A few days back I shared a poem ‘Leisure’ by W.H. Davies.
What is life if, full of care,
We have no time to stand and stare.
Yes, what is life if we can’t stop to ‘be’? Can’t stop to enjoy the present?
How does my average day go? ‘Wake up, don’t get out of my bed, switch on my iPhone, read through RSS, Facebook, Twitter, news aggregators, email & messages then go to work in traffic, work, and at end the day repeat the morning ritual.
One day there was no power at home, and in my cell phone. With no good book in hand, I went nuts. I wanted to do something, anything, I couldn’t just sit doing nothing. I wanted something to put my mind to. I became very restless and just when I thought I would go bonkers, power was restored, and I jumped to charge my phone and reconnect to the net. It was like an umbilical cord between the world and me. I felt sad at my situation. Why was I so afraid to become disconnected? Why do I always want to ‘do’ something?
When I was a kid, I would goto a less visited nursery/park and sit under a tree in one corner and just take-in the scene. I would watch street kids playing, ants going about their daily work, sounds of crickets and Koils and sometimes just the silence and loneliness of the afternoon and the evening wind. I was at peace. I would just breathe-in and exhale contendly. It was my ‘daffodil’ moment. How long has it been that I experienced such calm?
Later, when I was 16, my friends and I used to drive to the outskirts of the city to ‘explore’ uncharted – less trodden – territories. They called it adventure, I called it escape from the incessant noise and busyness of the city. Two such places I visited were ‘Lake Villa’ and ‘Vanasthali Hills’. The views were spectacular. One had a lake and fields and the other had rolling hills.
When I first saw lake villa, it was from a bridge on it’s bank – to the right was the lake and to the left were beautiful green fields – reminding me of prairies from the ‘Little house on the prairie’. Watching the blue sky with slowly drifting clouds, green earth, buffaloes grazing in the distant, one-two farmers working, I was lost to the world, only to have my reverie punctuated with the honks of a passing bus or lorry. If this was on one side of the bridge, the other side had the lake with sparkling water. A few locals were fishing standing knee deep in the water, tall grass and few trees were at a walkable distance from the bank. I sat on the bank happily as my friends waded in. We lost track of time until the sun started to set.
Vanasthali Hills on the other hand was a huge piece of land which was cardoned off and landscaped for construction of villas but was later abonded when the land came under legal dispute. Roads were laid, an artificial pond constructed, among hills which were not completely razed to the ground or rock formations disturbed, grass and weeds had taken over the land, the area looked like a giant neglected garden. We would stand at the top of a hill which offered us the highest vantage point and look at a garden slowly reclaimed by nature or watch a peacock fly and land on a nearby tree or just see the city on the horizon in detachment. With a song in my head and the wind touching my face, I lost myself in the silence that could be felt only on a less trodden path. Time was still and the moment felt like eternity. Was that nirvana? I never knew but ‘am tempted to agree so today.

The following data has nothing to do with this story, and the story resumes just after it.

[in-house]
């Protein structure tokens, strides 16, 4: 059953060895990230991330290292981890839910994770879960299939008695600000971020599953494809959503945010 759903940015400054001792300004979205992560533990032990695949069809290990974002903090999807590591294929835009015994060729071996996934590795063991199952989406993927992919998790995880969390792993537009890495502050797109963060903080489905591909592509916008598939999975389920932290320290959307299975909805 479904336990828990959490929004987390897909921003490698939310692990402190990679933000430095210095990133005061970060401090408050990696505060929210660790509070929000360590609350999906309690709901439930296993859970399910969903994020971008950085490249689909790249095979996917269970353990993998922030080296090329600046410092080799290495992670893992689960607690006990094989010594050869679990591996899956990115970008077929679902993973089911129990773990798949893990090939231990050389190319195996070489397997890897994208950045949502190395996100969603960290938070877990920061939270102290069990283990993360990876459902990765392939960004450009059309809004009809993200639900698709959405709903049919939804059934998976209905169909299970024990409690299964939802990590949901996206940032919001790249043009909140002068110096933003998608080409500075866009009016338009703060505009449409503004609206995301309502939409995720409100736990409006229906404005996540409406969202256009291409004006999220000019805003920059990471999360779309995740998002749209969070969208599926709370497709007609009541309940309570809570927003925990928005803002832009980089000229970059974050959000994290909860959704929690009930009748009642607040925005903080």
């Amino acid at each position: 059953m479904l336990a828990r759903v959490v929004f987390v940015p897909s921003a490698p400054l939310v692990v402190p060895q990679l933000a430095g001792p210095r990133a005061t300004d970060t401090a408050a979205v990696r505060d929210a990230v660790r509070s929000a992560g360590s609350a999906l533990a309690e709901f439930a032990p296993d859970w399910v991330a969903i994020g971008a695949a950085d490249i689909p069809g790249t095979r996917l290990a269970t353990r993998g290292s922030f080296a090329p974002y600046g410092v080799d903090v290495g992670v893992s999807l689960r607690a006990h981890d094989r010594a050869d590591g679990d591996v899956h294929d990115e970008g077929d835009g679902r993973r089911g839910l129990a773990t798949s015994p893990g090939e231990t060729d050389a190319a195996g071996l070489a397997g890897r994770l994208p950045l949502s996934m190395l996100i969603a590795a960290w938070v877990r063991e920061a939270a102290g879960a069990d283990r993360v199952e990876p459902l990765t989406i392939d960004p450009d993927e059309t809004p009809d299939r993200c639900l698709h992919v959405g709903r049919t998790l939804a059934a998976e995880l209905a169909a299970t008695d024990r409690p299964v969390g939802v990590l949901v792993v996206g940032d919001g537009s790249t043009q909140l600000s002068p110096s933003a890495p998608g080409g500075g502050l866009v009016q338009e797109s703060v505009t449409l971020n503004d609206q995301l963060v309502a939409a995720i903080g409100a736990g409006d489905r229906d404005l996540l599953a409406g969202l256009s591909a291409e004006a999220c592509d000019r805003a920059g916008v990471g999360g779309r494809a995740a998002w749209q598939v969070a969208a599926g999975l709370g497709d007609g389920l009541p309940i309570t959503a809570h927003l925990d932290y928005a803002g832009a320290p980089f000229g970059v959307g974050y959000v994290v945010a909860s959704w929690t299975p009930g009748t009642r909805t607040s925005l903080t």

‘I would visit these place every month after I bought my own bike’ I told myself then. But, it’s been nine years since I bought my bike and I’ve visited them only once. Society values individuals with packed calendars, who are ‘productive’ – always working on something – making themselves useful. Given this perception it is difficult to sink-in the importance of doing nothing. These days I even stare at my phone – even when it is silent – expecting it to ring or bring-in some new information from the web, only to be disappointed when it doesn’t. I have to have something to ‘do’ all the time or else it’s time to panic. I may be more productive today, but, am I at peace? When did work stop being critical & urgent? When did Facebook stop getting updates? It’s their nature. If we wait to get on top of it to enjoy the present, we never would. When was the last time I stayed without my cell phone? I don’t remember. When was the last time I took a bylane? I don’t remember. When was the last time I spent time doing nothing. I don’t remember.
But, why do I have to force myself to sit quietly. Why should I be bothered about ‘not doing anything’ if I’m happy doing what I’m doing? There’s absolutely no need to be bothered. But, when we come to stage where we cannot live without a device we could live without 10 years ago, it’s a sign. If we don’t remember when was the last time we were fully present in the passing moment without a thought about the future or past, it’s a sign. If we start panicking when we absolutely have nothing to do, it’s a sign. A sign that it is time enjoy stillness and discover the beauty & peace it offers. A sign to just be. To stop and smell the roses. A sign to realize – dolce far niente – the sweetness of doing nothing.